On 28 April 2022, the British Sign Language (BSL) Act was passed by the UK Parliament, recognising BSL as an indigenous language of Great Britain.

This was a momentous day, following years of hard work and campaigning by the Deaf community, led by the British Deaf Association (BDA) and the Core Group of deaf organisations who supported the BSL Act Now! campaign, sponsored by Rosie Cooper MP through the Private Members Bill ballot, and supported by the Minister for Disabled People, Chloe Smith MP.


To commemorate this milestone, the BDA has proposed that the Deaf community now celebrate National BSL Day every year on 28 April.

Scotland will have its own celebrations on 17 September to mark the passage of the BSL (Scotland) Act 2015 and 22 October to mark the Royal Assent of that Act.

The Northern Ireland Assembly is working on its own legislation to cover the two sign languages used in Northern Ireland: BSL and ISL (Irish Sign Language).

Calling all Deaf Poets!

Don't miss your chance to become the UK's BSL Poet Laureate!

We are excited to announce that DeafZone Glastonbury has kindly sponsored a total of £800 prize pot, with £500 going to the winner, £200 to second place, and £100 to third place.

You don’t have to be an experienced poet or actor. You just need to have a beautiful BSL and lots of ideas. Poetry can be any kind of creative expression in BSL: a visual poem, a performance, or storytelling.

Please complete the entry form below, then send us a video clip of no more than 2 minutes of you signing your original creation on the topic of British Sign Language to bda@bda.org.uk by Friday 15th March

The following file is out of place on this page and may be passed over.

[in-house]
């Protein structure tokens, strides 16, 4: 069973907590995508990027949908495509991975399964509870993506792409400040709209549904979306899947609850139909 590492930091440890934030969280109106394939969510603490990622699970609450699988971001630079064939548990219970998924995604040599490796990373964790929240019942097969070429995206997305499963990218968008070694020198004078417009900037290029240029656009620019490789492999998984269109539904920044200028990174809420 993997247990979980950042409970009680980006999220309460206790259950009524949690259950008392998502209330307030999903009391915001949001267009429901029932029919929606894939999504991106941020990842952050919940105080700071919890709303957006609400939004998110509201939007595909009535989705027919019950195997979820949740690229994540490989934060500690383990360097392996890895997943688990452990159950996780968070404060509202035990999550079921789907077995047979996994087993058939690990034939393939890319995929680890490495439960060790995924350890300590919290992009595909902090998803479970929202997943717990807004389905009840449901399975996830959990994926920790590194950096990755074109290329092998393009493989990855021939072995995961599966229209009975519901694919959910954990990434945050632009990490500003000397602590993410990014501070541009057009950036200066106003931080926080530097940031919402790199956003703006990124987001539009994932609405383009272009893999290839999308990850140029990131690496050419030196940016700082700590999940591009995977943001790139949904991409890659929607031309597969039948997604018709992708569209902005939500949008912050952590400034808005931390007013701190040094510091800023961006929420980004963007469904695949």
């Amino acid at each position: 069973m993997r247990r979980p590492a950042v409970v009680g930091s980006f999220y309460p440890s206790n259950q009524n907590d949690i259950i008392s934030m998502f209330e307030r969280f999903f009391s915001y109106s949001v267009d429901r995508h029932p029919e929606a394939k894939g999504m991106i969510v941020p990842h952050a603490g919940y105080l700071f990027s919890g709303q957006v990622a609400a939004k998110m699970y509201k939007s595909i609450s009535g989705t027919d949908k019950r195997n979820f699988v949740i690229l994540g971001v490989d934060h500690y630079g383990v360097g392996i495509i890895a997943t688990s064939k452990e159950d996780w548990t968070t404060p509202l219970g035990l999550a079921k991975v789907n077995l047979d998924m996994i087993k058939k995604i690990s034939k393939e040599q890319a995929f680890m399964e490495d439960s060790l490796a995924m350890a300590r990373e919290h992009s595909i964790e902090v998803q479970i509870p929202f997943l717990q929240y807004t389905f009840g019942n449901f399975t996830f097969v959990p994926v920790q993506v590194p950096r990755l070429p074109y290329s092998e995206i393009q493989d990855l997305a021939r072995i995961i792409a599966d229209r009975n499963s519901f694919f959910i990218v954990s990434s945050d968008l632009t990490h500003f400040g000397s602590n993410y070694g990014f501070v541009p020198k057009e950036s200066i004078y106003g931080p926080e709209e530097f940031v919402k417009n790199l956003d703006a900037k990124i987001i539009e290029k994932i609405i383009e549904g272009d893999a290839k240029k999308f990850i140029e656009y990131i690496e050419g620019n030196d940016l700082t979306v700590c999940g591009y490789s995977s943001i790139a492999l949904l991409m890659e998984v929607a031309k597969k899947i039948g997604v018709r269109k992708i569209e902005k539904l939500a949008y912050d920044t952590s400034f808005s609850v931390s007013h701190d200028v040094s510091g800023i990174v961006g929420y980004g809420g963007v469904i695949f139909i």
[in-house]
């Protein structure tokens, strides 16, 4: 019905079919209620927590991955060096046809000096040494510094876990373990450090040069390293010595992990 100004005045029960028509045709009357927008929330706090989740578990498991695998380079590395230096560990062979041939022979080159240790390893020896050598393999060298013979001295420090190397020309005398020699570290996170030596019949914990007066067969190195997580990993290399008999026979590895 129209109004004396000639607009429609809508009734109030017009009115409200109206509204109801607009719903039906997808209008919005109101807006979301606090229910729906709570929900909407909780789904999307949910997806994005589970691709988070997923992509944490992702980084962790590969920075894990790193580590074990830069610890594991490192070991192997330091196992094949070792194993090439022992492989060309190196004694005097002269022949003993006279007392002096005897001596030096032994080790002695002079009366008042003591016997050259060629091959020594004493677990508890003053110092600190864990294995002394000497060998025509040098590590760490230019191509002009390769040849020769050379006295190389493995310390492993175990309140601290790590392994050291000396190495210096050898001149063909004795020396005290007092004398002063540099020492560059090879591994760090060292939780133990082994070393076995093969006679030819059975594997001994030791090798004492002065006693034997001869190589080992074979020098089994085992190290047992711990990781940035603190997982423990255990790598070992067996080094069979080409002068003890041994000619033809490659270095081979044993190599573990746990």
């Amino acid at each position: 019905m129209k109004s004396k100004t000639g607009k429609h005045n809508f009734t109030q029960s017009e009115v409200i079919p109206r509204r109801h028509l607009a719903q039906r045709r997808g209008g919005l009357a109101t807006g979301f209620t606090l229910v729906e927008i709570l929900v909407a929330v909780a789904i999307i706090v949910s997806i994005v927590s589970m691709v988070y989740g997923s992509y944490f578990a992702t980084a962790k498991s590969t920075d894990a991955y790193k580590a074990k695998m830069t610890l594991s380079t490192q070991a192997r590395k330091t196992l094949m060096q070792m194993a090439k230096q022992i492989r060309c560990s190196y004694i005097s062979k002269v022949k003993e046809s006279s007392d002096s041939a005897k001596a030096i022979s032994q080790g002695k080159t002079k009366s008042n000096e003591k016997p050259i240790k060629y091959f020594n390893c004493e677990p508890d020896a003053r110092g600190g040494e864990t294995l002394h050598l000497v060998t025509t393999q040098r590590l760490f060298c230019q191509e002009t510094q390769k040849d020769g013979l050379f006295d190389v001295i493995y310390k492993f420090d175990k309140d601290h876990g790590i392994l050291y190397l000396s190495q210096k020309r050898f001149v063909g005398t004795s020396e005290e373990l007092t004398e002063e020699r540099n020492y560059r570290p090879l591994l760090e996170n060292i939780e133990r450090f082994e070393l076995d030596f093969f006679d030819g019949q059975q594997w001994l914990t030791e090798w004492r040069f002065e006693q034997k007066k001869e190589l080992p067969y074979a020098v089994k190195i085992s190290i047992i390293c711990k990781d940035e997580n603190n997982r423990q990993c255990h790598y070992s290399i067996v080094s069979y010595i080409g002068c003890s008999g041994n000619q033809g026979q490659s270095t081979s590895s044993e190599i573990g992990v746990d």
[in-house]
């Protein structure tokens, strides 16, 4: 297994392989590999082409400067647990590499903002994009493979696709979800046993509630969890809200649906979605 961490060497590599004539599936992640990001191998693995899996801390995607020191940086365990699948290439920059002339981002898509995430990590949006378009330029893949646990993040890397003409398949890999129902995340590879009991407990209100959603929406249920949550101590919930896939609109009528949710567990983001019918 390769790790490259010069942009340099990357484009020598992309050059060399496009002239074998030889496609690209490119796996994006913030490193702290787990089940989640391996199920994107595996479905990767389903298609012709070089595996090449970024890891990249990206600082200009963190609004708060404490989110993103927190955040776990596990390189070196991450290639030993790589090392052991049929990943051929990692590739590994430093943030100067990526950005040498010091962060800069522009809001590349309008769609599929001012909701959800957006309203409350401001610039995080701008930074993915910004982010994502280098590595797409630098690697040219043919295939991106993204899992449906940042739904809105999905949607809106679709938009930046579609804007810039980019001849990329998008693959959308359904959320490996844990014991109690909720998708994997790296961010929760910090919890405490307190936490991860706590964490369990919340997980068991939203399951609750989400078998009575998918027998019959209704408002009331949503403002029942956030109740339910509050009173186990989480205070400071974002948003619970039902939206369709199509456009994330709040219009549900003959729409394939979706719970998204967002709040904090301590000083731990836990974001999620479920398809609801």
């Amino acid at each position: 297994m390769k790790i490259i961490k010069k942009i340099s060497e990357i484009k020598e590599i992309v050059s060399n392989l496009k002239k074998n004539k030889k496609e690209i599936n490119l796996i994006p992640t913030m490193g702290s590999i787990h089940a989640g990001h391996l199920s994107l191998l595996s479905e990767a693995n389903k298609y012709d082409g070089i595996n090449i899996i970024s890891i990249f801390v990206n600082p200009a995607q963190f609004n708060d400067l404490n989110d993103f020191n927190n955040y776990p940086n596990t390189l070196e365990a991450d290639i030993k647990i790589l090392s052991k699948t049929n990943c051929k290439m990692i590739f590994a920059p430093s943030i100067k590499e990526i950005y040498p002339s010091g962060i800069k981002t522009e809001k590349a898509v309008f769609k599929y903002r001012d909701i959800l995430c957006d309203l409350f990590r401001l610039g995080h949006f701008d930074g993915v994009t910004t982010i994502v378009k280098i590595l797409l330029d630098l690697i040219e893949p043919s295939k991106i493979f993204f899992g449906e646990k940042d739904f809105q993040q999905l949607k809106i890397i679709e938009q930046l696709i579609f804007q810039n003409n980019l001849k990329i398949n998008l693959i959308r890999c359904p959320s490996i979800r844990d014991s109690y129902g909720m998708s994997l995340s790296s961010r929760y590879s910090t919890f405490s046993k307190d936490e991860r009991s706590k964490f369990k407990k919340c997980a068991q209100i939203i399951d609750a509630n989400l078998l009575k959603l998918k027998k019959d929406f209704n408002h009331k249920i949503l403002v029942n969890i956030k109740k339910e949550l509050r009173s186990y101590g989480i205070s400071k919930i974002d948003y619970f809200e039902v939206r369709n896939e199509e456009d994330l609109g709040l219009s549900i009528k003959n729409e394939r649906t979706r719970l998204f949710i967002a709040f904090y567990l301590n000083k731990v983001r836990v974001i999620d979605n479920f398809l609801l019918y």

We can’t wait to see your contributions!

BSL Poet Laureate 2024: Enter now

Please complete the form below, then send your BSL video clip to bda@bda.org.uk


The BDA’s Strategic Vision, “Taking BSL Forward”, which takes as its starting point the passing of the BSL Act in 2022, sets out what a good quality of life for Deaf BSL signers could look like in a decade’s time.

It’s essential that Deaf children and their families and carers are supported to learn BSL as soon as possible after diagnosis.

Learning sign language does not prevent Deaf children from learning English.

In fact, it’s the opposite – Deaf children need a strong language foundation while they are young to ensure that they can learn other languages, such as English, later.


It doesn’t have to be either/or. Hearing aids and CIs are no substitute for learning a language.

There is some confusion about what BSL is and isn’t.

British Sign Language is not “English on the hands” – it is a rich, expressive, signed language with its own grammar, vocabulary and conventions.

Sign language is not universal: there are hundreds of different sign languages around the world and sign languages also show regional variation in a similar way to spoken languages.

British Sign Language can do everything that English can do – and more!

We invite you to discover Deaf culture in BSL and celebrate with us this National BSL Day.